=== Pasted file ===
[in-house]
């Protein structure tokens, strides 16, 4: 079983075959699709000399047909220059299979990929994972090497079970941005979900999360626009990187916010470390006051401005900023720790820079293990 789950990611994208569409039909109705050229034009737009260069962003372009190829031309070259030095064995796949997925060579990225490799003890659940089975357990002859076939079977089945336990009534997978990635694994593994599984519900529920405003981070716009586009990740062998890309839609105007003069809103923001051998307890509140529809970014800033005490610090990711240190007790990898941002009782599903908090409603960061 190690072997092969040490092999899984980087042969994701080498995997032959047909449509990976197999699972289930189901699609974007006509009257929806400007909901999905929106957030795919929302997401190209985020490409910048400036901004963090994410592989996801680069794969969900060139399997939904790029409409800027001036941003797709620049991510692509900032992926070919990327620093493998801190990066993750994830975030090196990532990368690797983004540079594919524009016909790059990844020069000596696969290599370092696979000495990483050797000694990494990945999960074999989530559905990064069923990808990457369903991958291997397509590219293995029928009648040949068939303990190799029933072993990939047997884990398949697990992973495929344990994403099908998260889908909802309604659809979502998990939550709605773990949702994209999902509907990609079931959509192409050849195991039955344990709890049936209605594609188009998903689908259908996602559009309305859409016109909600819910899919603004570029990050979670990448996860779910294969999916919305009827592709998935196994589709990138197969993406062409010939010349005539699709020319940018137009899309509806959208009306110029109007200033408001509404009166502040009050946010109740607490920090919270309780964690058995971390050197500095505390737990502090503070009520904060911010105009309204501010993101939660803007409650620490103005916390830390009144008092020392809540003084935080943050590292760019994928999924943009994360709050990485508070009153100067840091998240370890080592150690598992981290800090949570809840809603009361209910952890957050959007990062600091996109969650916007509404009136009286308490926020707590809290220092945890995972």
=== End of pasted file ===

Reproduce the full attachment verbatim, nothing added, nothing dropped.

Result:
[in-house]
């Protein structure tokens, strides 16, 4: 079983075959699709000399047909220059299979990929994972090497079970941005979900999360626009990187916010470390006051401005900023720790820079293990 789950990611994208569409039909109705050229034009737009260069962003372009190829031309070259030095064995796949997925060579990225490799003890659940089975357990002859076939079977089945336990009534997978990635694994593994599984519900529920405003981070716009586009990740062998890309839609105007003069809103923001051998307890509140529809970014800033005490610090990711240190007790990898941002009782599903908090409603960061 190690072997092969040490092999899984980087042969994701080498995997032959047909449509990976197999699972289930189901699609974007006509009257929806400007909901999905929106957030795919929302997401190209985020490409910048400036901004963090994410592989996801680069794969969900060139399997939904790029409409800027001036941003797709620049991510692509900032992926070919990327620093493998801190990066993750994830975030090196990532990368690797983004540079594919524009016909790059990844020069000596696969290599370092696979000495990483050797000694990494990945999960074999989530559905990064069923990808990457369903991958291997397509590219293995029928009648040949068939303990190799029933072993990939047997884990398949697990992973495929344990994403099908998260889908909802309604659809979502998990939550709605773990949702994209999902509907990609079931959509192409050849195991039955344990709890049936209605594609188009998903689908259908996602559009309305859409016109909600819910899919603004570029990050979670990448996860779910294969999916919305009827592709998935196994589709990138197969993406062409010939010349005539699709020319940018137009899309509806959208009306110029109007200033408001509404009166502040009050946010109740607490920090919270309780964690058995971390050197500095505390737990502090503070009520904060911010105009309204501010993101939660803007409650620490103005916390830390009144008092020392809540003084935080943050590292760019994928999924943009994360709050990485508070009153100067840091998240370890080592150690598992981290800090949570809840809603009361209910952890957050959007990062600091996109969650916007509404009136009286308490926020707590809290220092945890995972």